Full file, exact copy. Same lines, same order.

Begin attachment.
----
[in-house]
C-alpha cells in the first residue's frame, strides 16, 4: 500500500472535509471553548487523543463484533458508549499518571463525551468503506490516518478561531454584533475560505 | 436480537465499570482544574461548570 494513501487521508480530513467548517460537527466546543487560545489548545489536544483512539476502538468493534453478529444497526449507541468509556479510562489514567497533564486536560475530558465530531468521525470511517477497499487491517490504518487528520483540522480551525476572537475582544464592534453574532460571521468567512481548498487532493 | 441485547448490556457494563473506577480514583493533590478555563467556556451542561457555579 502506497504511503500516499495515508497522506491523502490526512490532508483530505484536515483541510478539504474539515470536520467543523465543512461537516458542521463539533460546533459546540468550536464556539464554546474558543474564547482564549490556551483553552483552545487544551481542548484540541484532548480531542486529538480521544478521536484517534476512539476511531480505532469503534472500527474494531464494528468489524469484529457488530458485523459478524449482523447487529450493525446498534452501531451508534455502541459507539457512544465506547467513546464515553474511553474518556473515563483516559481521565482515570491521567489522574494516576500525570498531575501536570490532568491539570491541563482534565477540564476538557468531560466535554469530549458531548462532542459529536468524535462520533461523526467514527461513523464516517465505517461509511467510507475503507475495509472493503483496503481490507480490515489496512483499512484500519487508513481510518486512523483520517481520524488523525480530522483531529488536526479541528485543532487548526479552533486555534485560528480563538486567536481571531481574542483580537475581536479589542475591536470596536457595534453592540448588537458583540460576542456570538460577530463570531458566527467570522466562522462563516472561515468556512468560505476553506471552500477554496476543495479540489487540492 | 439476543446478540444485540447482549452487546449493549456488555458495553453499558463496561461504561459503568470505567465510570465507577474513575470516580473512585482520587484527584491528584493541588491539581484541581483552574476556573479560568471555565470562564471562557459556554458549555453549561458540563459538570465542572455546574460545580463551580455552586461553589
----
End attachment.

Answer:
[in-house]
C-alpha cells in the first residue's frame, strides 16, 4: 500500500472535509471553548487523543463484533458508549499518571463525551468503506490516518478561531454584533475560505 | 436480537465499570482544574461548570 494513501487521508480530513467548517460537527466546543487560545489548545489536544483512539476502538468493534453478529444497526449507541468509556479510562489514567497533564486536560475530558465530531468521525470511517477497499487491517490504518487528520483540522480551525476572537475582544464592534453574532460571521468567512481548498487532493 | 441485547448490556457494563473506577480514583493533590478555563467556556451542561457555579 502506497504511503500516499495515508497522506491523502490526512490532508483530505484536515483541510478539504474539515470536520467543523465543512461537516458542521463539533460546533459546540468550536464556539464554546474558543474564547482564549490556551483553552483552545487544551481542548484540541484532548480531542486529538480521544478521536484517534476512539476511531480505532469503534472500527474494531464494528468489524469484529457488530458485523459478524449482523447487529450493525446498534452501531451508534455502541459507539457512544465506547467513546464515553474511553474518556473515563483516559481521565482515570491521567489522574494516576500525570498531575501536570490532568491539570491541563482534565477540564476538557468531560466535554469530549458531548462532542459529536468524535462520533461523526467514527461513523464516517465505517461509511467510507475503507475495509472493503483496503481490507480490515489496512483499512484500519487508513481510518486512523483520517481520524488523525480530522483531529488536526479541528485543532487548526479552533486555534485560528480563538486567536481571531481574542483580537475581536479589542475591536470596536457595534453592540448588537458583540460576542456570538460577530463570531458566527467570522466562522462563516472561515468556512468560505476553506471552500477554496476543495479540489487540492 | 439476543446478540444485540447482549452487546449493549456488555458495553453499558463496561461504561459503568470505567465510570465507577474513575470516580473512585482520587484527584491528584493541588491539581484541581483552574476556573479560568471555565470562564471562557459556554458549555453549561458540563459538570465542572455546574460545580463551580455552586461553589